Observer Variability for Classification of Pulmonary Nodules on Low-Dose CT Images and Its Effect on Nodule Management
S. van Riel, C. Sánchez, A. Bankier, D. Naidich, J. Verschakelen, E. Scholten, P. de Jong, C. Jacobs, E. van Rikxoort, L. Peters-Bax, M. Snoeren, M. Prokop, B. van Ginneken and C. Schaefer-Prokop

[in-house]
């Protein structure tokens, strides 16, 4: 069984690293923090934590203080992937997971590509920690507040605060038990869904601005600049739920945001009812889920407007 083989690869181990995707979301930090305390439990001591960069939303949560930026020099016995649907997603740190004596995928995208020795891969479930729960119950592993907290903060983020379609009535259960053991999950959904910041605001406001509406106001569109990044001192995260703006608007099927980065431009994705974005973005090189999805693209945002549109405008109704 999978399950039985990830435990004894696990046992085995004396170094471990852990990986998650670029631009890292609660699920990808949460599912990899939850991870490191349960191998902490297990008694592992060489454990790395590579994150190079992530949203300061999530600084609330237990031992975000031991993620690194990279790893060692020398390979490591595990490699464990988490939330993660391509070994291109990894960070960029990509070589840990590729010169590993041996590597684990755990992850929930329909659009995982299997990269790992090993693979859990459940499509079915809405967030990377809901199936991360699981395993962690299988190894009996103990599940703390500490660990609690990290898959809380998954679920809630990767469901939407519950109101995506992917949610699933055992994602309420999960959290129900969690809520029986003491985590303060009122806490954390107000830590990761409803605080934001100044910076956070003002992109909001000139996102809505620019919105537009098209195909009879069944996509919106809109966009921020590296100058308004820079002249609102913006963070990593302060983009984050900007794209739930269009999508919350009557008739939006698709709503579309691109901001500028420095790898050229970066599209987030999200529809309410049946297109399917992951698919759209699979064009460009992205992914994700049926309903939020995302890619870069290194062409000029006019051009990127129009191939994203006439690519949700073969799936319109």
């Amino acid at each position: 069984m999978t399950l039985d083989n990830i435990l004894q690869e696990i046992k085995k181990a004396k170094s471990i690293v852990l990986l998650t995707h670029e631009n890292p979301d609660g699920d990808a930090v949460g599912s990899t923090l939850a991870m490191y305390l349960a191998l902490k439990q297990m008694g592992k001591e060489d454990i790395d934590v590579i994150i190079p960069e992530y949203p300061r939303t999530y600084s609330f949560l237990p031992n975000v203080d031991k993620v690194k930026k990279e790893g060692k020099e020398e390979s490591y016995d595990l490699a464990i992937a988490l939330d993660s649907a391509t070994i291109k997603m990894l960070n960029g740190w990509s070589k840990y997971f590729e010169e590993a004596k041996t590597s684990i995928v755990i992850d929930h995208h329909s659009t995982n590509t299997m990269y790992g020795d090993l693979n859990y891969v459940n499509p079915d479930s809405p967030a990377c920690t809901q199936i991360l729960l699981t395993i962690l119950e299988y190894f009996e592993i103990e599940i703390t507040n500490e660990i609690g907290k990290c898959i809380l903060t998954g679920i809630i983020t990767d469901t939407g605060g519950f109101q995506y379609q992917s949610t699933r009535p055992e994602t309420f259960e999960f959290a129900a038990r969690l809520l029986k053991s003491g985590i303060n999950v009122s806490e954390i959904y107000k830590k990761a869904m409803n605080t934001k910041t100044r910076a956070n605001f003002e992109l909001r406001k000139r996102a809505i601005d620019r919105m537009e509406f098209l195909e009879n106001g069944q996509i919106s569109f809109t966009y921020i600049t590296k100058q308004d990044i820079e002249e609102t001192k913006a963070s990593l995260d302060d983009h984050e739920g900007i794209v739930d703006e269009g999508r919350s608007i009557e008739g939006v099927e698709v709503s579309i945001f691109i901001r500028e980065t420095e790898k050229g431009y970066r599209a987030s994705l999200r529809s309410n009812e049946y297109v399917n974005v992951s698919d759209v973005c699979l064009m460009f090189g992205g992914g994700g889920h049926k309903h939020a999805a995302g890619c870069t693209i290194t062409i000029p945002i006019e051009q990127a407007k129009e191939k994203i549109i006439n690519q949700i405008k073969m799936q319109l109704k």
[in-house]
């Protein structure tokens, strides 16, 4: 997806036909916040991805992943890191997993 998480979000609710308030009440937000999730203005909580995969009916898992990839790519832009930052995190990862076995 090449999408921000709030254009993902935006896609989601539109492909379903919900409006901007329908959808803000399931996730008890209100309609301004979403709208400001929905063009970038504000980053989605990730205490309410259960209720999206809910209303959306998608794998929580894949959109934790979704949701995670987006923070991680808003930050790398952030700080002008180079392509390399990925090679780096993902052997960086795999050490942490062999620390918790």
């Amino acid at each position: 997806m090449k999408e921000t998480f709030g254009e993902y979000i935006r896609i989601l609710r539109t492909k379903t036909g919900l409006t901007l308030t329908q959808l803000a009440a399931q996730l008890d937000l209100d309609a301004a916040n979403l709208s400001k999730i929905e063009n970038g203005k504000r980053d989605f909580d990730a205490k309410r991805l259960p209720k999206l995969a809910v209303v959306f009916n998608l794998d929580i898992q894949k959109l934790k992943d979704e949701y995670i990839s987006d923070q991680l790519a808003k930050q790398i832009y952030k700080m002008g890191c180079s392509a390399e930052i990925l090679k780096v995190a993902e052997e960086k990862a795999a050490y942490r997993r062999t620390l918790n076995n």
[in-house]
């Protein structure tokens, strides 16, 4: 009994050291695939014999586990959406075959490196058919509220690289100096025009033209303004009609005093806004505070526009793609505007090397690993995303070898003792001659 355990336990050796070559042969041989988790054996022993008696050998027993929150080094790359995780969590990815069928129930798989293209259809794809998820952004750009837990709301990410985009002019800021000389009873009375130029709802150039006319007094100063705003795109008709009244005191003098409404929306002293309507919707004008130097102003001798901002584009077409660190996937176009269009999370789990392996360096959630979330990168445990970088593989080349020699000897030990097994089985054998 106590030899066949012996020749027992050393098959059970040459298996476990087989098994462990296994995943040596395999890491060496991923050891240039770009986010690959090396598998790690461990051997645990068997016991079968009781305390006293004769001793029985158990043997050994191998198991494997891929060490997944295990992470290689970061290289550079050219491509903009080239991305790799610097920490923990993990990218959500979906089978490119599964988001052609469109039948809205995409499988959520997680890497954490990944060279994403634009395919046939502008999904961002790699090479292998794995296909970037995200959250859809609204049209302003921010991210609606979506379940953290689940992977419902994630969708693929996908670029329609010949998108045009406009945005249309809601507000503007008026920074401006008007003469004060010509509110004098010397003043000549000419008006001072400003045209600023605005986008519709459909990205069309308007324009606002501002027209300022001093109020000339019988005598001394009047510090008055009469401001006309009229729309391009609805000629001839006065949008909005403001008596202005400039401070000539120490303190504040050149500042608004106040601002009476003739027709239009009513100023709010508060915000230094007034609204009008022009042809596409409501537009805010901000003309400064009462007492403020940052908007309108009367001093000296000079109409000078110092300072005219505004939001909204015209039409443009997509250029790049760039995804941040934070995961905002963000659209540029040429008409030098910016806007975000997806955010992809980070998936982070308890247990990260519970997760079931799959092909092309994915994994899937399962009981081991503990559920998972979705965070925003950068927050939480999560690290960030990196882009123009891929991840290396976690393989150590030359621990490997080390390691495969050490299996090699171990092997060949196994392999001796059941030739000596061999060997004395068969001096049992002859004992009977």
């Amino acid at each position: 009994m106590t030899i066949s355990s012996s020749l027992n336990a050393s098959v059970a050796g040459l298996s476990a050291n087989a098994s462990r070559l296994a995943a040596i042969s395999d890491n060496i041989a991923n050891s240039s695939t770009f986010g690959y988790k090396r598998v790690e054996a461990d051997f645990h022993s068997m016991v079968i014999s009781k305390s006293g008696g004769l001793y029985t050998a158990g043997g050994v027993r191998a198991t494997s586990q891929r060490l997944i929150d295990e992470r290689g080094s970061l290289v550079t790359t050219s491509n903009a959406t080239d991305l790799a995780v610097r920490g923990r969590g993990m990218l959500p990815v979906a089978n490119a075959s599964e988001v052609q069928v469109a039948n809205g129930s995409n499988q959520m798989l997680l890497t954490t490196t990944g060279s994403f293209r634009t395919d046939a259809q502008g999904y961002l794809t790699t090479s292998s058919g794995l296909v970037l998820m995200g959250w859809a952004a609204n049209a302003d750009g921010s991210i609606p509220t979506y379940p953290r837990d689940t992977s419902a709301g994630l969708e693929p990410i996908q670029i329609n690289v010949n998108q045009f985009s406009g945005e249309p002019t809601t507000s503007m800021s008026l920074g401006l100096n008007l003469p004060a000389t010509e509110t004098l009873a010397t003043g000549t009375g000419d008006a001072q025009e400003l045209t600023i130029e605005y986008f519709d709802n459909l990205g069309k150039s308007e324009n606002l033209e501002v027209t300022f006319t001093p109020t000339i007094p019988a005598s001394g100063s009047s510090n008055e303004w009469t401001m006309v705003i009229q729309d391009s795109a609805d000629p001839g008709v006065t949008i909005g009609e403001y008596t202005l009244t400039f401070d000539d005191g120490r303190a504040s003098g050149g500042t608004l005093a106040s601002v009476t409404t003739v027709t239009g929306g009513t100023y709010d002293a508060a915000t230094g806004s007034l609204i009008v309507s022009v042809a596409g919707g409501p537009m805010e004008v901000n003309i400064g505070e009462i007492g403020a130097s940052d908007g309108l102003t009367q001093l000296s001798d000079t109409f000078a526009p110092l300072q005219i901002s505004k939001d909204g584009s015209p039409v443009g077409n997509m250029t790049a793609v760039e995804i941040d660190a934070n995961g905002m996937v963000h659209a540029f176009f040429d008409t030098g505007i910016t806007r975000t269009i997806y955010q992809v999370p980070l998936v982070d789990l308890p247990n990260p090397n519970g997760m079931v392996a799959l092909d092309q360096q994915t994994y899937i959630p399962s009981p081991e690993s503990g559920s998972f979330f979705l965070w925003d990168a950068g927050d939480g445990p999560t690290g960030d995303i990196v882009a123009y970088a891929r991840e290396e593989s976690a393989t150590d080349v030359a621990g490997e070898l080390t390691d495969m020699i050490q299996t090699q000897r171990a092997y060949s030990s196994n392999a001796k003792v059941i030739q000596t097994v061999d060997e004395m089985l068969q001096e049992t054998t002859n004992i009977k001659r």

Purpose To examine the factors that affect inter- and intraobserver agreement for pulmonary nodule type classification on low-radiation-dose computed tomographic (CT) images, and their potential effect on patient management. Materials and Methods Nodules (n = 160) were randomly selected from the Dutch-Belgian Lung Cancer Screening Trial cohort, with equal numbers of nodule types and similar sizes. Nodules were scored by eight radiologists by using morphologic categories proposed by the Fleischner Society guidelines for management of pulmonary nodules as solid, part solid with a solid component smaller than 5 mm, part solid with a solid component 5 mm or larger, or pure ground glass. Inter- and intraobserver agreement was analyzed by using Cohen AZAo statistics. Multivariate analysis of variance was performed to assess the effect of nodule characteristics and image quality on observer disagreement. Effect on nodule management was estimated by differentiating CT follow-up for ground-glass nodules, solid nodules 8 mm or smaller, and part-solid nodules smaller than 5 mm from immediate diagnostic work-up for solid nodules larger than 8 mm and part-solid nodules 5 mm or greater. Results Pair-wise inter- and intraobserver agreement was moderate (mean AZAo, 0.51 [95% confidence interval, 0.30, 0.68] and 0.57 [95% confidence interval, 0.47, 0.71]). Categorization as part-solid nodules and location in the upper lobe significantly reduced observer agreement (P = .012 and P < .001, respectively). By considering all possible reading pairs (28 possible combinations of observer pairs AfaEUR? 160 nodules = 4480 possible agreements or disagreements), a discordant nodule classification was found in 36.4% (1630 of 4480), related to presence or size of a solid component in 88.7% (1446 of 1630). Two-thirds of these discrepant readings (1061 of 1630) would have potentially resulted in different nodule management. Conclusion There is moderate inter- and intraobserver agreement for nodule classification by using current recommendations for low-radiation-dose CT examinations of the chest. Discrepancies in nodule categorization were mainly caused by disagreement on the size and presence of a solid component, which may lead to different management in the majority of cases with such discrepancies. (A,A(c)) RSNA, 2015.